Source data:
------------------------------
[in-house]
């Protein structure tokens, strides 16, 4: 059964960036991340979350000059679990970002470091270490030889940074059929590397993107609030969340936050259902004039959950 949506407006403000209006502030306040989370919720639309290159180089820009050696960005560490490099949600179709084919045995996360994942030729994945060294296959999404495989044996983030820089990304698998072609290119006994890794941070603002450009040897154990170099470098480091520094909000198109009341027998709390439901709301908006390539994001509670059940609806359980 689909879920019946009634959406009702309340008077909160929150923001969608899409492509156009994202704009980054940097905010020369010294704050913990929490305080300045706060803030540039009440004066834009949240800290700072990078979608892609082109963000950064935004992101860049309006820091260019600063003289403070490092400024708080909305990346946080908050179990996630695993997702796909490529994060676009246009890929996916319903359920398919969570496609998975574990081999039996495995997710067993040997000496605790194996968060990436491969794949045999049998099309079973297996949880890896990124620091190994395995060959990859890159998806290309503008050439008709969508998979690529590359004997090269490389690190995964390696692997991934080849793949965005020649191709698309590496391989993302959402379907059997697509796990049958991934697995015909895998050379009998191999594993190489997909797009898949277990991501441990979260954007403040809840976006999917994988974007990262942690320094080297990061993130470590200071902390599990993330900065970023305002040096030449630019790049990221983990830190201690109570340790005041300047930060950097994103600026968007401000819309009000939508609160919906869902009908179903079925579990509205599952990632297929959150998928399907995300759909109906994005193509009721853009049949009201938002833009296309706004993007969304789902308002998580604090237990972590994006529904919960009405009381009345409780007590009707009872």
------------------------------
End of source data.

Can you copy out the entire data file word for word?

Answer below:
[in-house]
């Protein structure tokens, strides 16, 4: 059964960036991340979350000059679990970002470091270490030889940074059929590397993107609030969340936050259902004039959950 949506407006403000209006502030306040989370919720639309290159180089820009050696960005560490490099949600179709084919045995996360994942030729994945060294296959999404495989044996983030820089990304698998072609290119006994890794941070603002450009040897154990170099470098480091520094909000198109009341027998709390439901709301908006390539994001509670059940609806359980 689909879920019946009634959406009702309340008077909160929150923001969608899409492509156009994202704009980054940097905010020369010294704050913990929490305080300045706060803030540039009440004066834009949240800290700072990078979608892609082109963000950064935004992101860049309006820091260019600063003289403070490092400024708080909305990346946080908050179990996630695993997702796909490529994060676009246009890929996916319903359920398919969570496609998975574990081999039996495995997710067993040997000496605790194996968060990436491969794949045999049998099309079973297996949880890896990124620091190994395995060959990859890159998806290309503008050439008709969508998979690529590359004997090269490389690190995964390696692997991934080849793949965005020649191709698309590496391989993302959402379907059997697509796990049958991934697995015909895998050379009998191999594993190489997909797009898949277990991501441990979260954007403040809840976006999917994988974007990262942690320094080297990061993130470590200071902390599990993330900065970023305002040096030449630019790049990221983990830190201690109570340790005041300047930060950097994103600026968007401000819309009000939508609160919906869902009908179903079925579990509205599952990632297929959150998928399907995300759909109906994005193509009721853009049949009201938002833009296309706004993007969304789902308002998580604090237990972590994006529904919960009405009381009345409780007590009707009872």